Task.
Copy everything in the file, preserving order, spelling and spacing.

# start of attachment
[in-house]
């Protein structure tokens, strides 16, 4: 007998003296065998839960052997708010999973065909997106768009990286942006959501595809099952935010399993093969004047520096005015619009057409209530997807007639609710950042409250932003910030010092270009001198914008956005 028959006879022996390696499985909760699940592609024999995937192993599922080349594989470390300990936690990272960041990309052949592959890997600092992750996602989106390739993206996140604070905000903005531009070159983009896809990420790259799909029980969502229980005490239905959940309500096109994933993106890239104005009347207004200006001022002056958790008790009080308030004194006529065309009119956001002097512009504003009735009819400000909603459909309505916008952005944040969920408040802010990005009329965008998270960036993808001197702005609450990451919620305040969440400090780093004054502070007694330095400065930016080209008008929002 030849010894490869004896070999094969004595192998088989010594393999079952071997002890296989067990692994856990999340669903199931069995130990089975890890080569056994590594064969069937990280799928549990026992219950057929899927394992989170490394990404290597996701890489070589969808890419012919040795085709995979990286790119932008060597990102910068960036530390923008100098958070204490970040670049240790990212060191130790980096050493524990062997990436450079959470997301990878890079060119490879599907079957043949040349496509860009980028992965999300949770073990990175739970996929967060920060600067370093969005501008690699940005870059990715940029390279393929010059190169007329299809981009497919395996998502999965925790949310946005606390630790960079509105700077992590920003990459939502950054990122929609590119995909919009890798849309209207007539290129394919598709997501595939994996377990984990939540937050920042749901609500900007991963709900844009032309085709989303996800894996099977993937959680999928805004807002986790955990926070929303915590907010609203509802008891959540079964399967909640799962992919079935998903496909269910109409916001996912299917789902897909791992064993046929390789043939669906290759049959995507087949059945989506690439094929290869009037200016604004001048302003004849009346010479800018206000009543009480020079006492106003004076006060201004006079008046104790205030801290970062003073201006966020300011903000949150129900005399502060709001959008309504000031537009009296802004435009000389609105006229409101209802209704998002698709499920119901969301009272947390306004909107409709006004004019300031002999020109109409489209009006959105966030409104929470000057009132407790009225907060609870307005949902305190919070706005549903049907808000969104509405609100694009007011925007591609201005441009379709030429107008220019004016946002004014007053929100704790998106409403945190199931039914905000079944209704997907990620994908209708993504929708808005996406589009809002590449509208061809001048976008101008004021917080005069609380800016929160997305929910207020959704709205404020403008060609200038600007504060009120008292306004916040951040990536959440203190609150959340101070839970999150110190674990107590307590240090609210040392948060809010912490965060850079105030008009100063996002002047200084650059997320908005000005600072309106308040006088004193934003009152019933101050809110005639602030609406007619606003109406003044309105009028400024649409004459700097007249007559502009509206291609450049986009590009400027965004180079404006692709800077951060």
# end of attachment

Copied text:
[in-house]
């Protein structure tokens, strides 16, 4: 007998003296065998839960052997708010999973065909997106768009990286942006959501595809099952935010399993093969004047520096005015619009057409209530997807007639609710950042409250932003910030010092270009001198914008956005 028959006879022996390696499985909760699940592609024999995937192993599922080349594989470390300990936690990272960041990309052949592959890997600092992750996602989106390739993206996140604070905000903005531009070159983009896809990420790259799909029980969502229980005490239905959940309500096109994933993106890239104005009347207004200006001022002056958790008790009080308030004194006529065309009119956001002097512009504003009735009819400000909603459909309505916008952005944040969920408040802010990005009329965008998270960036993808001197702005609450990451919620305040969440400090780093004054502070007694330095400065930016080209008008929002 030849010894490869004896070999094969004595192998088989010594393999079952071997002890296989067990692994856990999340669903199931069995130990089975890890080569056994590594064969069937990280799928549990026992219950057929899927394992989170490394990404290597996701890489070589969808890419012919040795085709995979990286790119932008060597990102910068960036530390923008100098958070204490970040670049240790990212060191130790980096050493524990062997990436450079959470997301990878890079060119490879599907079957043949040349496509860009980028992965999300949770073990990175739970996929967060920060600067370093969005501008690699940005870059990715940029390279393929010059190169007329299809981009497919395996998502999965925790949310946005606390630790960079509105700077992590920003990459939502950054990122929609590119995909919009890798849309209207007539290129394919598709997501595939994996377990984990939540937050920042749901609500900007991963709900844009032309085709989303996800894996099977993937959680999928805004807002986790955990926070929303915590907010609203509802008891959540079964399967909640799962992919079935998903496909269910109409916001996912299917789902897909791992064993046929390789043939669906290759049959995507087949059945989506690439094929290869009037200016604004001048302003004849009346010479800018206000009543009480020079006492106003004076006060201004006079008046104790205030801290970062003073201006966020300011903000949150129900005399502060709001959008309504000031537009009296802004435009000389609105006229409101209802209704998002698709499920119901969301009272947390306004909107409709006004004019300031002999020109109409489209009006959105966030409104929470000057009132407790009225907060609870307005949902305190919070706005549903049907808000969104509405609100694009007011925007591609201005441009379709030429107008220019004016946002004014007053929100704790998106409403945190199931039914905000079944209704997907990620994908209708993504929708808005996406589009809002590449509208061809001048976008101008004021917080005069609380800016929160997305929910207020959704709205404020403008060609200038600007504060009120008292306004916040951040990536959440203190609150959340101070839970999150110190674990107590307590240090609210040392948060809010912490965060850079105030008009100063996002002047200084650059997320908005000005600072309106308040006088004193934003009152019933101050809110005639602030609406007619606003109406003044309105009028400024649409004459700097007249007559502009509206291609450049986009590009400027965004180079404006692709800077951060």